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Optical plasticity in fish lenses.

Kröger, Ronald LU (2013) In Progress in Retinal and Eye Research 34(Online 20 December 2012). p.78-88
Abstract
In a typical fish eye, the crystalline lens is the only refractive element. It is spherical in shape and has high refractive power. Most fish species have elaborate color vision and spectral sensitivity may range from the near-infrared to the near-ultraviolet. Longitudinal chromatic aberration exceeds depth of focus and chromatic blur is compensated for by species-specific multifocality of the lens. The complex optical properties of fish lenses are subject to accurate regulation, including circadian reversible adjustments and irreversible developmental tuning. The mechanisms optimize the transfer of visual information to the retina in diverse and variable environments, and allow for rapid evolutionary changes in color vision. Active... (More)
In a typical fish eye, the crystalline lens is the only refractive element. It is spherical in shape and has high refractive power. Most fish species have elaborate color vision and spectral sensitivity may range from the near-infrared to the near-ultraviolet. Longitudinal chromatic aberration exceeds depth of focus and chromatic blur is compensated for by species-specific multifocality of the lens. The complex optical properties of fish lenses are subject to accurate regulation, including circadian reversible adjustments and irreversible developmental tuning. The mechanisms optimize the transfer of visual information to the retina in diverse and variable environments, and allow for rapid evolutionary changes in color vision. Active optical tuning of the lens is achieved by changes in the refractive index gradient and involves layers of mature, denucleated lens fiber cells. First steps have been taken toward unraveling the signaling systems controlling lens optical plasticity. Multifocal lenses compensating for chromatic blur are common in all major groups of vertebrates, including birds and mammals. Furthermore, the optical quality of a monofocal lens, such as in the human eye, is equally sensitive to the exact shape of the refractive index profile. Optical plasticity in the crystalline lens may thus be present in vertebrates in general. (Less)
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author
organization
publishing date
type
Contribution to journal
publication status
published
subject
keywords
Crystalline lens, Color vision, Lens aberrations, Refractive index gradient, Lens fiber cell, Visual evolution
in
Progress in Retinal and Eye Research
volume
34
issue
Online 20 December 2012
pages
78 - 88
publisher
Elsevier
external identifiers
  • wos:000318744900004
  • pmid:23262260
  • scopus:84876738032
ISSN
1873-1635
DOI
10.1016/j.preteyeres.2012.12.001
language
English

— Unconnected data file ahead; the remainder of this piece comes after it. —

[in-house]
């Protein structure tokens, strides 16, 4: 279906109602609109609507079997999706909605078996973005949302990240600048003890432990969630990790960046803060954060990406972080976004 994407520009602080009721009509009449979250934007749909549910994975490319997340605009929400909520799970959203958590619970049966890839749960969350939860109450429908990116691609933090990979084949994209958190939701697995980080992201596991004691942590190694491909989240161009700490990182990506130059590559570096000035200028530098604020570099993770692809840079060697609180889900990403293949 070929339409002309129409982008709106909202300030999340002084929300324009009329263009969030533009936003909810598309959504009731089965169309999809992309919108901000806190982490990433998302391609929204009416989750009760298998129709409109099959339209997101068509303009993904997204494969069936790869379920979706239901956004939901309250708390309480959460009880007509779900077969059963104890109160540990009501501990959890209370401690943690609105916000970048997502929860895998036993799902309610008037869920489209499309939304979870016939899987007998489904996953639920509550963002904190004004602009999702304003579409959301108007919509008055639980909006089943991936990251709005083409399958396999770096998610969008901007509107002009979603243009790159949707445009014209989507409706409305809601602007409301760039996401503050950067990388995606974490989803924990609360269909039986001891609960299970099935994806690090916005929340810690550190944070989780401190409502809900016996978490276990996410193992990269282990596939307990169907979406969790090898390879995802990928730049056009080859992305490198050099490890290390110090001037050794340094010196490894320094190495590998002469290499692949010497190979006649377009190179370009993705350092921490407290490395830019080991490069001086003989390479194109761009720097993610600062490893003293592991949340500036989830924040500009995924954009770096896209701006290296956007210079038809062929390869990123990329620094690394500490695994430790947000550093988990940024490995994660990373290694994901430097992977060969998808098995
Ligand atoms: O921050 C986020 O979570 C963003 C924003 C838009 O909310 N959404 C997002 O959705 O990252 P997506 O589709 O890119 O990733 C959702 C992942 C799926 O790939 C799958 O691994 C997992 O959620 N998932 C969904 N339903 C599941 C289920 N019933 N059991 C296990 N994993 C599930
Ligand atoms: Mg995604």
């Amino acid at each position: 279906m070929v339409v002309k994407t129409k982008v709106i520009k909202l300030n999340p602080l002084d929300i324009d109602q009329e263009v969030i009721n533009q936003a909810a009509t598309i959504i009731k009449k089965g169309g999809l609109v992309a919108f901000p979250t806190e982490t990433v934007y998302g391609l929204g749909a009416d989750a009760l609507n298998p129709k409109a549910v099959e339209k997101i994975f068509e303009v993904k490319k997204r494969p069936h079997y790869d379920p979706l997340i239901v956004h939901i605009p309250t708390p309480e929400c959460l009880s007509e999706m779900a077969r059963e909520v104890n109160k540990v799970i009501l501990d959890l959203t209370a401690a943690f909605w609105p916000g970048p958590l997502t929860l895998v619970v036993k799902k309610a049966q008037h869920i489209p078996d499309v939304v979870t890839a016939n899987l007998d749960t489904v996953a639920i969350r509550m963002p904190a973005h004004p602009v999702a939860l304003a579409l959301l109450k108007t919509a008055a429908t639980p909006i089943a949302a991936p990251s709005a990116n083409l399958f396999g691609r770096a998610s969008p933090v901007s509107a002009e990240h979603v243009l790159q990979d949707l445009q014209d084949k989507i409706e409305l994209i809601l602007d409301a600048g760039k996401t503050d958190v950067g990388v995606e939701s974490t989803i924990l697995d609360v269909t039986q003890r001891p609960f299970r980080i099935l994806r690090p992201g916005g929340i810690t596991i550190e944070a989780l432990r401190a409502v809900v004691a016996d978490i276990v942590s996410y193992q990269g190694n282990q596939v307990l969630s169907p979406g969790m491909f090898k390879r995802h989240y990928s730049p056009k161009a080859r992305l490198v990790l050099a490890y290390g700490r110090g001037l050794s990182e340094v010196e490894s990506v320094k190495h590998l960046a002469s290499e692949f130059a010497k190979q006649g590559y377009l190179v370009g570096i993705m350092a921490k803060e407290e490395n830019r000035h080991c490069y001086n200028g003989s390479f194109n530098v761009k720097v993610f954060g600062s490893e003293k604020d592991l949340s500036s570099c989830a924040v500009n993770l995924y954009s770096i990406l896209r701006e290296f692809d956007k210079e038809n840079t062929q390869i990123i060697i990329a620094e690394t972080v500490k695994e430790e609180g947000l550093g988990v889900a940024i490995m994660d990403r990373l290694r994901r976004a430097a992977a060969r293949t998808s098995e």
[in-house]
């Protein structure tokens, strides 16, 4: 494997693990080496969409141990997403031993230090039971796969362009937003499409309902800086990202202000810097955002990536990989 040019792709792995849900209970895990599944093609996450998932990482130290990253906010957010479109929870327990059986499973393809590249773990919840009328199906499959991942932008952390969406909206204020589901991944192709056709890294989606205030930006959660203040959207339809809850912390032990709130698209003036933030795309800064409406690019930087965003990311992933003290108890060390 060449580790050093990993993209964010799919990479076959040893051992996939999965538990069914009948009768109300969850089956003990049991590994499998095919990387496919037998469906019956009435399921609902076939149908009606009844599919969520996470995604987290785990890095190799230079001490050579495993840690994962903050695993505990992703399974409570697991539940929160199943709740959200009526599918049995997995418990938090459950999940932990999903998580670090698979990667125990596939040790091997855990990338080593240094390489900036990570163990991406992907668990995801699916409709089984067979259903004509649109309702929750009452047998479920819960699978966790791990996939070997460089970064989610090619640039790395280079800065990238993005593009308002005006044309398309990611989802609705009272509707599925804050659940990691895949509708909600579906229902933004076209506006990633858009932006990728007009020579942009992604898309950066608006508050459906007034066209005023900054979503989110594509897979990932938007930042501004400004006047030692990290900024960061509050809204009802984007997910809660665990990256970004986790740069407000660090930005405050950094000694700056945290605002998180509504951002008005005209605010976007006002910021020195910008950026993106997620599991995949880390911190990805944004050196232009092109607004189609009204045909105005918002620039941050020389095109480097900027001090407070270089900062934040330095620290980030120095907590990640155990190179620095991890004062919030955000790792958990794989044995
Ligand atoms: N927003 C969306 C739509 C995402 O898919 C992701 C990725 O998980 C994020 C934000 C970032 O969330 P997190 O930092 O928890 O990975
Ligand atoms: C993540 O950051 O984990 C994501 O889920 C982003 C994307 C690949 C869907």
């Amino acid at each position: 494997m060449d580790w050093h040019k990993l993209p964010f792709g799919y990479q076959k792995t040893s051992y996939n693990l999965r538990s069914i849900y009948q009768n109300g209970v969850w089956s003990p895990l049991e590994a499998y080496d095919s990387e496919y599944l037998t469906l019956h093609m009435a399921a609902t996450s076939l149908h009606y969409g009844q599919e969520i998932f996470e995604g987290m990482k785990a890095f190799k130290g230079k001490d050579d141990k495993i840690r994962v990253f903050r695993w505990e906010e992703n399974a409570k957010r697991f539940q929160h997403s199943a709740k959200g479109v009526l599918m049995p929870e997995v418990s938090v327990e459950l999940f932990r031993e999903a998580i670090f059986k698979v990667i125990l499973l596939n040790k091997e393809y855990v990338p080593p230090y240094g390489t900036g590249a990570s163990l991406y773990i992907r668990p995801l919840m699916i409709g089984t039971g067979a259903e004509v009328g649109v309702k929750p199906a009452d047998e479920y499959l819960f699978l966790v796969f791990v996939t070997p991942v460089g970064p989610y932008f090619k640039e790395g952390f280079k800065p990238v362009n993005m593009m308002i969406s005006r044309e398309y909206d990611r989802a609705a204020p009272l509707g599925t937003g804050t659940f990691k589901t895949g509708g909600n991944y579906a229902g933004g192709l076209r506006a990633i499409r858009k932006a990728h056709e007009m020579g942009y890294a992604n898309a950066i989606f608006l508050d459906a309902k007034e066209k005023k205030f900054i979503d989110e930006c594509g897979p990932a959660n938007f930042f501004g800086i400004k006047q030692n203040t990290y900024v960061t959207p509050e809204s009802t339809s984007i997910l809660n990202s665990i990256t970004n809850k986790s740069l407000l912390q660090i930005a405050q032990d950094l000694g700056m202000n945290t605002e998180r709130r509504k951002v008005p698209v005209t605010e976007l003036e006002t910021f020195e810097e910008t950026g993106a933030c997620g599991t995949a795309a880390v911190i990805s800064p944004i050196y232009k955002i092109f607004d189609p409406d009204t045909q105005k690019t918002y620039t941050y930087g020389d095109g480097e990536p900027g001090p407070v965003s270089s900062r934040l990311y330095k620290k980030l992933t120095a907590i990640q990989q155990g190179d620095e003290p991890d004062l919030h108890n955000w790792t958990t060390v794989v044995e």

LU publication?
yes
id
440437b0-8446-4294-9c5d-cb8a63c16490 (old id 3346939)
date added to LUP
2013-01-09 13:10:40
date last changed
2019-07-09 01:39:10
@article{440437b0-8446-4294-9c5d-cb8a63c16490,
  abstract     = {In a typical fish eye, the crystalline lens is the only refractive element. It is spherical in shape and has high refractive power. Most fish species have elaborate color vision and spectral sensitivity may range from the near-infrared to the near-ultraviolet. Longitudinal chromatic aberration exceeds depth of focus and chromatic blur is compensated for by species-specific multifocality of the lens. The complex optical properties of fish lenses are subject to accurate regulation, including circadian reversible adjustments and irreversible developmental tuning. The mechanisms optimize the transfer of visual information to the retina in diverse and variable environments, and allow for rapid evolutionary changes in color vision. Active optical tuning of the lens is achieved by changes in the refractive index gradient and involves layers of mature, denucleated lens fiber cells. First steps have been taken toward unraveling the signaling systems controlling lens optical plasticity. Multifocal lenses compensating for chromatic blur are common in all major groups of vertebrates, including birds and mammals. Furthermore, the optical quality of a monofocal lens, such as in the human eye, is equally sensitive to the exact shape of the refractive index profile. Optical plasticity in the crystalline lens may thus be present in vertebrates in general.},
  author       = {Kröger, Ronald},
  issn         = {1873-1635},
  keyword      = {Crystalline lens,Color vision,Lens aberrations,Refractive index gradient,Lens fiber cell,Visual evolution},
  language     = {eng},
  number       = {Online 20 December 2012},
  pages        = {78--88},
  publisher    = {Elsevier},
  series       = {Progress in Retinal and Eye Research},
  title        = {Optical plasticity in fish lenses.},
  url          = {http://dx.doi.org/10.1016/j.preteyeres.2012.12.001},
  volume       = {34},
  year         = {2013},
}